(3) Intracavitary interventional therapy: mainly for large blood vessels, such as iliac vein and inferior vena cava. When venous thrombosis is formed and recanalization is not complete, local stenosis is likely to form. After venography is used to identify the stenosis, the contralateral femoral vein is intubated to the stenosis, and balloon catheter is used to expand, and stents are placed to restore the inner diameter of the lumen. The intracavitary intervention method is simple, but it is only suitable for short-segment stenosis of large veins, and the stent is placed in the venous lumen, which itself is also a factor inducing thrombosis, and the long-term effect is not certain.
(4) Surgical treatment: Surgery is generally not required for chronic venous obstruction of the lower extremities. Surgical treatment is mainly to rebuild venous bypass. Due to the particularity of venous blood flow, the long-term patency rate of bypass vessels is not as good as arterial vessels. Therefore, surgical treatment should be strictly controlled. Indications. Preoperative color Doppler ultrasound, magnetic resonance venography or conventional venography can help to determine the location and scope of venous disease. Pelvic CT examination can rule out the possibility of tumor compression.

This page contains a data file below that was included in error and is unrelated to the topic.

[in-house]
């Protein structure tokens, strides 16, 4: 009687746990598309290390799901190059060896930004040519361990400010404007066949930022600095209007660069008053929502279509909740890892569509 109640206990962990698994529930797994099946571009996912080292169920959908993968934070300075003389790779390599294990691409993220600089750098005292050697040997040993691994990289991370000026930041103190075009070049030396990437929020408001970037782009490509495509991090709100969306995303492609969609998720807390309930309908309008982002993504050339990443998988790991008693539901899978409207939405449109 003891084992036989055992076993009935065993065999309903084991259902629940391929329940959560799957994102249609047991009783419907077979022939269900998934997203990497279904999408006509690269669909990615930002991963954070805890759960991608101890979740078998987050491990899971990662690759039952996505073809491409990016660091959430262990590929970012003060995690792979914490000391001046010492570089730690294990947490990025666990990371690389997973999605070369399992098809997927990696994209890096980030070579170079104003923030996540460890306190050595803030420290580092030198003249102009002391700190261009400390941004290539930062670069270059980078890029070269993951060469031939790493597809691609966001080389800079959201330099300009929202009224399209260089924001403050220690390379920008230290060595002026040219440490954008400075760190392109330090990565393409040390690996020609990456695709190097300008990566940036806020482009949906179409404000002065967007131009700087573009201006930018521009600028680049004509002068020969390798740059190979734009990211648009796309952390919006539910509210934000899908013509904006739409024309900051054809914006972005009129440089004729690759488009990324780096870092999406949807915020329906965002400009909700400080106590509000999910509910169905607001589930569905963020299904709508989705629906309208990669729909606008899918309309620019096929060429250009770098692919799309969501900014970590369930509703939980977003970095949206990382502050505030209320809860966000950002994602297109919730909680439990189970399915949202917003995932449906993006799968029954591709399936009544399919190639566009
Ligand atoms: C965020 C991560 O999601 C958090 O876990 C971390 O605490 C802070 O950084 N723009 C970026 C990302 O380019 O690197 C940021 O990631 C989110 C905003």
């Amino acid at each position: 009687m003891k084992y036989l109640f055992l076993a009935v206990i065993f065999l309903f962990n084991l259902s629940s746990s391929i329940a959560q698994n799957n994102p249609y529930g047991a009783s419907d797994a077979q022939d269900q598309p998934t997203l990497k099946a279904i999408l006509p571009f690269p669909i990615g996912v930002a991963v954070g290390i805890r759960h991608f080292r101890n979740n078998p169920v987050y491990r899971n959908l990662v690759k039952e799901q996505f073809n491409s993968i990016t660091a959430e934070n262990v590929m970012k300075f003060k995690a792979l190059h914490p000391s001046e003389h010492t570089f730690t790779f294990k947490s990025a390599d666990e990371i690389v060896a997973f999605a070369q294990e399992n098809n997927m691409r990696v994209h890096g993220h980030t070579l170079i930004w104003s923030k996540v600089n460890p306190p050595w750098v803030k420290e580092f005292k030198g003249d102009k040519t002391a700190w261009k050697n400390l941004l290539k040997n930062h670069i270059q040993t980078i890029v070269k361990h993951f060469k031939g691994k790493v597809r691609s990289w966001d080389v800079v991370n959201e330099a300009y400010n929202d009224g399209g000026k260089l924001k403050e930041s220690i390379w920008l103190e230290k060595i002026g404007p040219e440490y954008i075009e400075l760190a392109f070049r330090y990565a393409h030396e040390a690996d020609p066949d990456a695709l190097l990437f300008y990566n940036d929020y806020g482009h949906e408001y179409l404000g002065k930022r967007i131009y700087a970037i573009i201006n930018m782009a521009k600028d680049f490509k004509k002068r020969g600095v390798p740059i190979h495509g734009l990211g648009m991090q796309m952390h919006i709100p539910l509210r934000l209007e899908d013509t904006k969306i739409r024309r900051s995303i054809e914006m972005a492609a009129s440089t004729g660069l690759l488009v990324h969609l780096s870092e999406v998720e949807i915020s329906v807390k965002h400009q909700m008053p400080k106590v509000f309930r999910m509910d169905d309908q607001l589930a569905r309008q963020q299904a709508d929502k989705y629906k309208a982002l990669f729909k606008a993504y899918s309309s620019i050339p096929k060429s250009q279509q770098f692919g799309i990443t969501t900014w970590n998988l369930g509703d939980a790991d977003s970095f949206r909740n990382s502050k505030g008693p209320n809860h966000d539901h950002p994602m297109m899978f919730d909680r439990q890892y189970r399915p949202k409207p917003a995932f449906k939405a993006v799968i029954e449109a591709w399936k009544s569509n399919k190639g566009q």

① Surgical indications: patients with obvious symptoms of lower limb vein obstruction after conservative treatment.
②Factors affecting long-term patency of venous bypass vessels:
A. Bypass vascular materials: same as arterial bypass surgery, autologous veins are the first choice for bypass vessels, which have a better long-term patency rate than artificial blood vessels. The most commonly used is the great saphenous vein. If it is cut longitudinally and then arranged in a spiral, it can be made into a blood vessel with a larger diameter for bypass surgery of the iliac vein or even the inferior vena cava. The contralateral superficial femoral vein is sometimes used as a bypass vessel, but this may cause swelling of the contralateral leg or other complications. Upper limb veins and jugular veins are occasionally used. Cryopreserved human allogeneic veins have also begun to be used in clinical practice, but their long-term effects have yet to be confirmed. Among the artificial blood vessel materials, expanded polytetrafluoroethylene (ePTFE) is used the most, because ePTFE artificial blood vessels can be made into any diameter and length, and do not need to be pre-coagulated during use. The artificial blood vessel with support ring is not easy to collapse and become At the same time, ePTFE artificial blood vessel has better anti-thrombotic properties than other materials.